Science denial will be examined from different perspectives by Department of Biology faculty at the College of Liberal Arts and Sciences’ first Brown Bag Lunch Zoom meeting of the spring semester on Wednesday, March 3, beginning at noon.
Clinical trials of the new mRNA vaccines developed by Pfizer/BioNTech and Moderna will be the focus of comments by Associate Professor Scott Ferguson. The year’s Brown Bag theme, “The Health of the Nation,” is timely, as widespread vaccination for SARS-CoV-2 is essential for bringing a timely end to the pandemic that paralyzed the world in 2020, Dr. Ferguson said.
“Vaccine hesitancy is a barrier to achieving this goal. It is important to correct misinformation about the vaccines which are some of the most effective ever developed,” Ferguson explained. “Science denial will only slow the resolution of the pandemic.”
As a geneticist, Ferguson indicated the mRNA technology behind the vaccines is “right in my wheelhouse.” The mRNA contained in the vaccines is the blueprint to produce a small portion of the virus, he explained. “Your body learns what this part looks like and is then able to mount a successful immune response to it if you are exposed to the coronavirus. Because the vaccine only uses a part of the virus it is impossible for the vaccine to give you COVID.”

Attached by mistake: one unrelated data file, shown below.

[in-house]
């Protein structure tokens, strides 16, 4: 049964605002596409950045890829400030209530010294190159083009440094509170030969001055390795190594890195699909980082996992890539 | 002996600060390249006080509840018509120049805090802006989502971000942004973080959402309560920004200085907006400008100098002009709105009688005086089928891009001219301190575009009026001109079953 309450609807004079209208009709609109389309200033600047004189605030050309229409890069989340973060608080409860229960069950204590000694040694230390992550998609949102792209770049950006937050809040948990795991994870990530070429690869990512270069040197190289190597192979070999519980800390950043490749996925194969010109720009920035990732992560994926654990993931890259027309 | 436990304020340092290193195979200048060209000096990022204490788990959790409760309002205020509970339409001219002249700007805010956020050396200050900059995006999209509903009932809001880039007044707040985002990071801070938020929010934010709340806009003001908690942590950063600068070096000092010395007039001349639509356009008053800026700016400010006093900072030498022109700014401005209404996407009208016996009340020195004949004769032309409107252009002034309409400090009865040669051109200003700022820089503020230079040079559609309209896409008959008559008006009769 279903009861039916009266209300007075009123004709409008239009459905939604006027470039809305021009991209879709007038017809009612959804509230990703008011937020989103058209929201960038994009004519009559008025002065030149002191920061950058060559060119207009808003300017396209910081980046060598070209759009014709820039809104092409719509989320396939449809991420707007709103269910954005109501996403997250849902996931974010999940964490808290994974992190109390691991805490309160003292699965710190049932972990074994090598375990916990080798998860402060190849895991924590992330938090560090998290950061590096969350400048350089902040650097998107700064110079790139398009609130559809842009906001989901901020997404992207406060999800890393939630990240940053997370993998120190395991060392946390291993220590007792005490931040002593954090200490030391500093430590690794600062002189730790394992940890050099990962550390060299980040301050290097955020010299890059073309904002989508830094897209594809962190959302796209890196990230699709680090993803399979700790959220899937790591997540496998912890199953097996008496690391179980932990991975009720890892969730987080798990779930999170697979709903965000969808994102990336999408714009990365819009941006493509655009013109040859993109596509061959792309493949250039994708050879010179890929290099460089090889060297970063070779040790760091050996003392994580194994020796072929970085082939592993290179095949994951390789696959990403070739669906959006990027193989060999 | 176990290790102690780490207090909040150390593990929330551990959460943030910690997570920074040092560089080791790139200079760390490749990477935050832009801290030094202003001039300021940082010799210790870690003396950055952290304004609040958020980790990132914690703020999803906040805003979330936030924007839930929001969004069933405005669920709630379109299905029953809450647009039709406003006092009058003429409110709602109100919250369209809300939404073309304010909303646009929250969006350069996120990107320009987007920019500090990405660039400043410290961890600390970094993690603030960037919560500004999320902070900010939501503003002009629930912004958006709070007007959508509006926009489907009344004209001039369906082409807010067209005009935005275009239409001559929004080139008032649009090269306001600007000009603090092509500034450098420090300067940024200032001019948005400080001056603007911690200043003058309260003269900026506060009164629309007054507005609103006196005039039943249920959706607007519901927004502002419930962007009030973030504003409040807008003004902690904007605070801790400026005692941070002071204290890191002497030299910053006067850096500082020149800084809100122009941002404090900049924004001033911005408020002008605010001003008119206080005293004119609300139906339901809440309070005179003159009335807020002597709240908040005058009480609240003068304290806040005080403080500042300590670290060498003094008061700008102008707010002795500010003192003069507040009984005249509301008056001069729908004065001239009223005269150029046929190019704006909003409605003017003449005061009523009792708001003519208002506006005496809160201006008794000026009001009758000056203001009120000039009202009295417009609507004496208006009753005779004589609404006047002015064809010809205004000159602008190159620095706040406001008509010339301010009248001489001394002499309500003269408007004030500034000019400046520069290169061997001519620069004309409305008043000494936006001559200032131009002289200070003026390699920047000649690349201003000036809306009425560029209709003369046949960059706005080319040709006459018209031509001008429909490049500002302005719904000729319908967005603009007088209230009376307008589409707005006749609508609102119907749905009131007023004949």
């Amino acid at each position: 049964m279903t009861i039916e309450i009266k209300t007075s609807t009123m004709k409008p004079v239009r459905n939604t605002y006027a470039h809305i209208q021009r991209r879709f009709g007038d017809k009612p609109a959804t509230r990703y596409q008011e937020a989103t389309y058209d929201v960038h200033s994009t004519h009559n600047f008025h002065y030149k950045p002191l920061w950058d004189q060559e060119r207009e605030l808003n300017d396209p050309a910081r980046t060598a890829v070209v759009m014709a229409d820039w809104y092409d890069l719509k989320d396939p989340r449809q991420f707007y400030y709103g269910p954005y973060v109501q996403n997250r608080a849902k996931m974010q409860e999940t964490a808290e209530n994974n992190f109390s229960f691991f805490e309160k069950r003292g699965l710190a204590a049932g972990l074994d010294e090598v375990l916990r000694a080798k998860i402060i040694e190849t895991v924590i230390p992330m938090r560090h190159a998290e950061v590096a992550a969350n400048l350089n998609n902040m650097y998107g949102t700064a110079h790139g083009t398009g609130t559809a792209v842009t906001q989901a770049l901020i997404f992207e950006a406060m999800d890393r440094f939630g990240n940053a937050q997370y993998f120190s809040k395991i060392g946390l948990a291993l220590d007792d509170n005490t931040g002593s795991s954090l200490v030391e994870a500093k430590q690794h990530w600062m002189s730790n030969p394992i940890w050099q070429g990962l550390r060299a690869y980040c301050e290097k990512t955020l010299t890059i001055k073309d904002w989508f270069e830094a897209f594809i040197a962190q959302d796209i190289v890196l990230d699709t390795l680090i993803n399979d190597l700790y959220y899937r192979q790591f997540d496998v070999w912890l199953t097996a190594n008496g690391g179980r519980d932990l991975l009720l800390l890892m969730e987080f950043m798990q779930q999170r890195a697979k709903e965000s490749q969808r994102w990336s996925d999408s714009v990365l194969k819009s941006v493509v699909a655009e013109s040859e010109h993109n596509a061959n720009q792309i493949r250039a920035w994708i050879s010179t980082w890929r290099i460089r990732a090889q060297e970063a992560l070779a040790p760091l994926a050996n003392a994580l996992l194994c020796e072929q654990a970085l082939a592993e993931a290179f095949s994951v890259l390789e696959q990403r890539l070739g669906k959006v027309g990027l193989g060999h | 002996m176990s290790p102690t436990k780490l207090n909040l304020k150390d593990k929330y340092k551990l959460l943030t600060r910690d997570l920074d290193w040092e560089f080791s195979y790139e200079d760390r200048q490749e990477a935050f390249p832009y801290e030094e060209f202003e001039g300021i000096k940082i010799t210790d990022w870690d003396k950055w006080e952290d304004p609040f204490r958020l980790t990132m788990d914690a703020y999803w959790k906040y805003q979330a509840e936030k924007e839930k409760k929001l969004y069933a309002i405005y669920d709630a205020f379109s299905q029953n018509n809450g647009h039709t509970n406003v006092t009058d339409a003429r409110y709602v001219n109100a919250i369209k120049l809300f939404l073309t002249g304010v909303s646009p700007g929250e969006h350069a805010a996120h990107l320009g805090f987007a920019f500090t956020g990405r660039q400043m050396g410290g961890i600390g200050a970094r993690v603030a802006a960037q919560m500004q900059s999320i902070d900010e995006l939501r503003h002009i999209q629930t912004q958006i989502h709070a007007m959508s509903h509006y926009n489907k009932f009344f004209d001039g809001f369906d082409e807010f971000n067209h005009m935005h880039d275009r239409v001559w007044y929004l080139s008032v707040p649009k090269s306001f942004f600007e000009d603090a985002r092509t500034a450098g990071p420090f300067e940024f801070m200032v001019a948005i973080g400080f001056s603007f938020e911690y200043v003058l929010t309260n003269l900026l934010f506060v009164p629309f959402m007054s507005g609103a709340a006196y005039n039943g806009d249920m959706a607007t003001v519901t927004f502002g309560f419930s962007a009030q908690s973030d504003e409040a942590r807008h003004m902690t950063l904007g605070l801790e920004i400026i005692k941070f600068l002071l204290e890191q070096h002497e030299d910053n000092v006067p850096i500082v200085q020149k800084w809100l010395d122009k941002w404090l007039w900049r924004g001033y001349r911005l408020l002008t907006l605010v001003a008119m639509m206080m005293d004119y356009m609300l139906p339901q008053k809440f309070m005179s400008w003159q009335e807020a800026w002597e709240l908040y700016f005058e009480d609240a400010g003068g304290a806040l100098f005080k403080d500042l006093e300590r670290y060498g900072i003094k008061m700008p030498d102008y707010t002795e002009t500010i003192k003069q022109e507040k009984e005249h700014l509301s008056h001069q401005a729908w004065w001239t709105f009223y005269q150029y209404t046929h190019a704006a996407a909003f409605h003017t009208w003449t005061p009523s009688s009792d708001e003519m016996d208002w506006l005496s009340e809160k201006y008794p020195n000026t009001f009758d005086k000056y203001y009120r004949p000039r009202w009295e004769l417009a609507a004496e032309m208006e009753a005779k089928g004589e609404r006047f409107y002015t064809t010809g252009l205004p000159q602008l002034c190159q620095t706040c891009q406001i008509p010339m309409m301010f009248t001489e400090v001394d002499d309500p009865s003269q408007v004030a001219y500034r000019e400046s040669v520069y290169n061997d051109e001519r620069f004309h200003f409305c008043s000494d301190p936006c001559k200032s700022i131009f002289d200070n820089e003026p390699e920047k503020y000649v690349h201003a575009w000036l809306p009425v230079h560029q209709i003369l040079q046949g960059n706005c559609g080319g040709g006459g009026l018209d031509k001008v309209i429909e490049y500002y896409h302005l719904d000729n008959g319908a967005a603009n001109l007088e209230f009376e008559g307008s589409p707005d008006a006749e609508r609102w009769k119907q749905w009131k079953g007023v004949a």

The current outstanding question is whether vaccinated people can still spread SARS-CoV-2 infections that they acquire elsewhere to unvaccinated people, though these studies are underway, Ferguson noted.
Associate Professor Todd Backes, who heads the department’s Exercise Science program, will address science denialism and the public’s perception of nutrition, touching briefly on topics that range from obesity to public health and to how science denialism in nutrition opens the door for nutrition quackery.
Environmental issues, climate science and the importance of effective science communication to the general public will serve as the focus of remarks by Associate Professor Courtney Wigdahl-Perry. Her research focuses on current water quality issues and using lakes to understand past environmental changes.
“Lake research often involves interacting with community members and stakeholders, so I do a lot of active science communication as part of my work,” Dr. Wigdahl-Perry said.
Opening remarks and introductions will be given by Department of Physics Assistant Professor Michael Dunham, who will also moderate the panel discussion and questions from the audience.
The Brown Bag series is sponsored by Dean of the College of Liberal Arts and Sciences Andy Karafa and the Carnahan Jackson Humanities Fund of the Fredonia College Foundation. The talk can be seen online at: https://fredonia-edu.zoom.us/j/96863464665?pwd=bTNiSktoU0lUaHNldER1RytR…
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